Bimodal perception leads to better speech understanding than auditory perception alone. We evaluated the overall benefit of lip-reading on natural utterances of French produced by a single speaker. Eighteen French subjects with good audition and vision were administered a closed set identification test of VCVCV nonsense words consisting of three vowels [i, a, y] and six consonants [b, v, z, 3, R, l]. Stimuli were presented under both auditory and audio-visual conditions with white noise added at various signal-to-noise ratios. Identification scores were higher in the bimodal condition than in the auditory-alone condition, especially in situations where acoustic information was reduced. The auditory and audio-visual intelligibility of the three vowels [i, a, y] averaged over the six consonantal contexts was evaluated as well. Two different hierarchies of intelligibility were found. Auditorily, [a] was most intelligible, followed by [i] and then by [y]; whereas visually [y] was most intelligible, followed by [a] and [i]. We also quantified the contextual effects of the three vowels on the auditory and audio-visual intelligibility of the consonants. Both the auditory and the audio-visual intelligibility of surrounding consonants was highest in the [a] context, followed by the [i] context and lastly the [y] context.

  14. Electrically evoked hearing perception by functional neurostimulation of the central auditory system.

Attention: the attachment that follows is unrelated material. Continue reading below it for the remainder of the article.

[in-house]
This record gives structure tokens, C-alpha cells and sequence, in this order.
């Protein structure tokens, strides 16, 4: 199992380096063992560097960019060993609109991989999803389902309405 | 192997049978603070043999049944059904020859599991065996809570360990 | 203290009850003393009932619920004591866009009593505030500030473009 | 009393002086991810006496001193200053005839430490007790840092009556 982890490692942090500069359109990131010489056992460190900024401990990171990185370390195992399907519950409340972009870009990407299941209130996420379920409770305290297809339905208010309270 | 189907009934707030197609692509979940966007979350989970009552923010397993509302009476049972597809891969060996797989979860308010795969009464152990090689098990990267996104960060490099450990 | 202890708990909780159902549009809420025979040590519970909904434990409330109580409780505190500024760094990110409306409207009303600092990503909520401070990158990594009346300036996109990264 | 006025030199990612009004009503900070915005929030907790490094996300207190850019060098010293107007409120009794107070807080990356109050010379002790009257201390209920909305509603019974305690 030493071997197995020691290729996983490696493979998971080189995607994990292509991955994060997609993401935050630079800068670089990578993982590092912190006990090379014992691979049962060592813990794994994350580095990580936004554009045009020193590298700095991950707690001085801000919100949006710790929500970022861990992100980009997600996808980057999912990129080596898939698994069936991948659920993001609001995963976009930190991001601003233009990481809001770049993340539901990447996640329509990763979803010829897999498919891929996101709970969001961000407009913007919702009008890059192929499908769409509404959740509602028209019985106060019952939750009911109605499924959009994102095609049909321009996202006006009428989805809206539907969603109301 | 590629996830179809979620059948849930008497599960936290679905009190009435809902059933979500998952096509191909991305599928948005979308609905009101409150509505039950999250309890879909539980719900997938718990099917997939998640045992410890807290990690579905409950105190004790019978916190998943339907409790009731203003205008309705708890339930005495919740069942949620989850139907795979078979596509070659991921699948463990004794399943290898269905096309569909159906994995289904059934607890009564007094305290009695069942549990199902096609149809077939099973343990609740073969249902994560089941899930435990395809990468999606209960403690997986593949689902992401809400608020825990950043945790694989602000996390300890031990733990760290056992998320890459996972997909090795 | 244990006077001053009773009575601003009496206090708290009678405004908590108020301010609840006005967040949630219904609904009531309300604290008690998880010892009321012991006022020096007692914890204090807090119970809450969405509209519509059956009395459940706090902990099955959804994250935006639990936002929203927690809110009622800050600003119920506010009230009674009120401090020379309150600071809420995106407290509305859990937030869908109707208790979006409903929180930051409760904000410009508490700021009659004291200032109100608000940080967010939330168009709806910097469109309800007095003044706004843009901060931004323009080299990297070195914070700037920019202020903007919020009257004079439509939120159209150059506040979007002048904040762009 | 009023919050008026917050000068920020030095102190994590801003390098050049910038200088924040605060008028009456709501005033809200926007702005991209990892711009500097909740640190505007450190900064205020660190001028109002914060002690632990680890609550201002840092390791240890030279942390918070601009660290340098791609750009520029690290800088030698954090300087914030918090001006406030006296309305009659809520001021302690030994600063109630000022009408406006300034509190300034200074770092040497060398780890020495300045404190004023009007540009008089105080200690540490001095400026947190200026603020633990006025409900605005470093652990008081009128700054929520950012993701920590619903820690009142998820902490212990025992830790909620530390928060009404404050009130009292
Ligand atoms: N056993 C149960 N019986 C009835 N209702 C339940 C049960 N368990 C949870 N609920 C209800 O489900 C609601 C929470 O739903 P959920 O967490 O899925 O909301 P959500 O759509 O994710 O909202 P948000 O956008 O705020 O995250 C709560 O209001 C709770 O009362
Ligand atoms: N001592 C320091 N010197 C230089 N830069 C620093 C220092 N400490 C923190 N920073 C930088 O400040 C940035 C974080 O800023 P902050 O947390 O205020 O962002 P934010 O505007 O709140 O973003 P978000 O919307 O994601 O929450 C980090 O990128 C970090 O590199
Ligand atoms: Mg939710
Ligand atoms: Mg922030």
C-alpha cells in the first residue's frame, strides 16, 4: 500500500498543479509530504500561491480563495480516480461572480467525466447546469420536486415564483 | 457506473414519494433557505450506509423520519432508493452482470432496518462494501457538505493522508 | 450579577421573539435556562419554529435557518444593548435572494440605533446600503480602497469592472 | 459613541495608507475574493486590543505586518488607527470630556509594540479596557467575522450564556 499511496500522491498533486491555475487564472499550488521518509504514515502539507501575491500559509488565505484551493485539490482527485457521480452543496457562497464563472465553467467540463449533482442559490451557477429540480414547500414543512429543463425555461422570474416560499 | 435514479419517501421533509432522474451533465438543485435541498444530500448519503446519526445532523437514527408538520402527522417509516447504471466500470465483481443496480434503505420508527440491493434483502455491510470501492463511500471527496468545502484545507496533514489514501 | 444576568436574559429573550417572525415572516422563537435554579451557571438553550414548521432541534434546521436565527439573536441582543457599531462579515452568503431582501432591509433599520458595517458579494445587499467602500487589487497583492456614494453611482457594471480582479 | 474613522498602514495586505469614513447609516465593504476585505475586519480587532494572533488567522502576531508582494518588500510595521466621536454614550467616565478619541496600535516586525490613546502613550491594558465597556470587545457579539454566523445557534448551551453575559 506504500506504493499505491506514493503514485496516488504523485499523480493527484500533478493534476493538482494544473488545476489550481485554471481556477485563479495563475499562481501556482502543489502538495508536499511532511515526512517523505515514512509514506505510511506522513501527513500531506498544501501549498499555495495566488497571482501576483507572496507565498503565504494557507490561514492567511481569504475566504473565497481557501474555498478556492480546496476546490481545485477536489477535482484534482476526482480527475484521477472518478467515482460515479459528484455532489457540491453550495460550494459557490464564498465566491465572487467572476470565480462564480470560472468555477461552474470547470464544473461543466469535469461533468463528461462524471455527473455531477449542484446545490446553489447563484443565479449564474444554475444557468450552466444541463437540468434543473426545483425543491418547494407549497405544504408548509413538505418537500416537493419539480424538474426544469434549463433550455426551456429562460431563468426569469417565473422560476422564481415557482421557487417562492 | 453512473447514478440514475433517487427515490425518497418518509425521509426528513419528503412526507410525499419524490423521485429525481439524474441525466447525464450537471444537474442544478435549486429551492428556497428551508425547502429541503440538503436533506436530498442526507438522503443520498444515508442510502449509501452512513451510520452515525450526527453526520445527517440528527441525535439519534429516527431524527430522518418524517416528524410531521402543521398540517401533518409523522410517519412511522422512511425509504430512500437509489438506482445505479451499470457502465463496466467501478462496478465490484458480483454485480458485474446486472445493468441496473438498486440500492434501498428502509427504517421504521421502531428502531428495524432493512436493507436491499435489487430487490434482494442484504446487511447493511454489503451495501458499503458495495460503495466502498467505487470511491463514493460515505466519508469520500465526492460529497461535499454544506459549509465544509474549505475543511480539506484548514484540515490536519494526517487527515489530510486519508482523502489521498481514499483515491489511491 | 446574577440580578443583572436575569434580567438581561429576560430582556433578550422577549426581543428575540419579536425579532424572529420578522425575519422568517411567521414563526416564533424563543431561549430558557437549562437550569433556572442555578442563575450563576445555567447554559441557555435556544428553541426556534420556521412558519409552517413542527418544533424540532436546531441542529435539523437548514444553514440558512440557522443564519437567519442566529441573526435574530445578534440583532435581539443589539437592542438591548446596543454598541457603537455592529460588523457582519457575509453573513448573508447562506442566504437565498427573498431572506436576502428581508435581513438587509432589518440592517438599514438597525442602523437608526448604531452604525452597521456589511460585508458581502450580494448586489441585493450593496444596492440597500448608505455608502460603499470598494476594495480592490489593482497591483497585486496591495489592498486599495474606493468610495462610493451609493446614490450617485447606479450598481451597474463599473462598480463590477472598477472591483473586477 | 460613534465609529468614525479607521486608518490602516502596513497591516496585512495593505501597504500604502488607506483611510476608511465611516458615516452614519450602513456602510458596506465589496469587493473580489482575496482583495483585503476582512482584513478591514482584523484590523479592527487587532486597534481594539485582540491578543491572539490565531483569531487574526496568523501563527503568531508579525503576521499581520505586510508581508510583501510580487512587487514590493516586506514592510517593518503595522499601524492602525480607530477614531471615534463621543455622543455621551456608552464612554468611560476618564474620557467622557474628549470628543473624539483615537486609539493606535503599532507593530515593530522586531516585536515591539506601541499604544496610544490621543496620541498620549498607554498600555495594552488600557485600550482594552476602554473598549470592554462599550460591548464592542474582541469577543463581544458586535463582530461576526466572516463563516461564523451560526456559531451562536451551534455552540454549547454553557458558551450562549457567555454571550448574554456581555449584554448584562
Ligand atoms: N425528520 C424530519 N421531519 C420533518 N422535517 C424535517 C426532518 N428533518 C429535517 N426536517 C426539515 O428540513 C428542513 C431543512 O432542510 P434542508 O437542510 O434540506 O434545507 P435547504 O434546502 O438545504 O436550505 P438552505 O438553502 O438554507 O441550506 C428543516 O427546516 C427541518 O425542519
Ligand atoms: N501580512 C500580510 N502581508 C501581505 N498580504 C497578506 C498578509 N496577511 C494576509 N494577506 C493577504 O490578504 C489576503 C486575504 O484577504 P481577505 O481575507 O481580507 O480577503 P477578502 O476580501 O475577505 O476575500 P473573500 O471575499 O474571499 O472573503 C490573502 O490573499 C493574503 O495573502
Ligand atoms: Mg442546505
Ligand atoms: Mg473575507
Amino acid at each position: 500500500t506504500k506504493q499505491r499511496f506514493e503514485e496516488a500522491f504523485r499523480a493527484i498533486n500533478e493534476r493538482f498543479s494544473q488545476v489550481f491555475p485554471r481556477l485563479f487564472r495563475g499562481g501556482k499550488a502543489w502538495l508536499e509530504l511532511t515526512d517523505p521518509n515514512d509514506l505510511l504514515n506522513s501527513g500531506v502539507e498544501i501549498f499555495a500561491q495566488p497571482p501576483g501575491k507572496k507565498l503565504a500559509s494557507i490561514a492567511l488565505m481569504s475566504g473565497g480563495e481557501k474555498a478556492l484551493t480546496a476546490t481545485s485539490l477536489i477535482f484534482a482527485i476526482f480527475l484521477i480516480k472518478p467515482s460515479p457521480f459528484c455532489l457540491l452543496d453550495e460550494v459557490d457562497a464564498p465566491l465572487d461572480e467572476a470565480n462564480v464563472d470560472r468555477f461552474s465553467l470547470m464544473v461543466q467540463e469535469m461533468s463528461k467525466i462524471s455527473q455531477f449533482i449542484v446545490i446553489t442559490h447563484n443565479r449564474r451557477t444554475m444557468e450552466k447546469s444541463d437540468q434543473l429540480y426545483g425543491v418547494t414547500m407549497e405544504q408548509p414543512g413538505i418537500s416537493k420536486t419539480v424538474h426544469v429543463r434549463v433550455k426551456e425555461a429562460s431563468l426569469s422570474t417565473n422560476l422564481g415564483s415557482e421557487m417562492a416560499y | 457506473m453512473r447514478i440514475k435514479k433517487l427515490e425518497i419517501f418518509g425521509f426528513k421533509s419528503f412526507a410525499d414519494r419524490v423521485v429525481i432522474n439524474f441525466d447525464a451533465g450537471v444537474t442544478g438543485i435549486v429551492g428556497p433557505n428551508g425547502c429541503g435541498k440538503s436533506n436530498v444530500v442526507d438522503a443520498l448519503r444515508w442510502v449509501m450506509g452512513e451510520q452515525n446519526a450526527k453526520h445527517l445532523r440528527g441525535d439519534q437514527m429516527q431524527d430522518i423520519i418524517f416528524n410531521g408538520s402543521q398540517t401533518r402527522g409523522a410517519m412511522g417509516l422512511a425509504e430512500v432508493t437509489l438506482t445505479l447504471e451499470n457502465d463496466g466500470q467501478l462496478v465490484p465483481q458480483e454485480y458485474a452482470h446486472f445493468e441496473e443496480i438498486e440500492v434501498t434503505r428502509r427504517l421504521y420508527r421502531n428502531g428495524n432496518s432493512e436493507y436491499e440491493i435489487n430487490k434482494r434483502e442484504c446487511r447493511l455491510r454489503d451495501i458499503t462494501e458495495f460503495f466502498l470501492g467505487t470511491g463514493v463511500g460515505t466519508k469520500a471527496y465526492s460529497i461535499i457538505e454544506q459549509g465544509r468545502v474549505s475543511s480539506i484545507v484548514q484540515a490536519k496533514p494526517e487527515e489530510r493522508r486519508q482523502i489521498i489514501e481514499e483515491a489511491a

Tatagiba, M; Gharabaghi, A


    Perceptional benefits and potential risks of electrical stimulation of the central auditory system are constantly changing due to ongoing developments and technical modifications. Therefore, we would like to introduce current treatment protocols and strategies that might have an impact on functional results of auditory brainstem implants (ABI) in profoundly deaf patients. Patients with bilateral tumours as a result of neurofibromatosis type 2 with complete dysfunction of the eighth cranial nerves are the most frequent candidates for auditory brainstem implants. Worldwide, about 300 patients have already received an ABI through a translabyrinthine or suboccipital approach supported by multimodality electrophysiological monitoring. Patient selection is based on disease course, clinical signs, audiological, radiological and psycho-social criteria. The ABI provides the patients with access to auditory information such as environmental sound awareness together with distinct hearing cues in speech. In addition, this device markedly improves speech reception in combination with lip-reading. Nonetheless, there is only limited open-set speech understanding. Results of hearing function are correlated with electrode design, number of activated electrodes, speech processing strategies, duration of pre-existing deafness and extent of brainstem deformation. Functional neurostimulation of the central auditory system by a brainstem implant is a safe and beneficial procedure, which may considerably improve the quality of life in patients suffering from deafness due to bilateral retrocochlear lesions. The auditory outcome may be improved by a new generation of microelectrodes capable of penetrating the surface of the brainstem to access more directly the auditory neurons.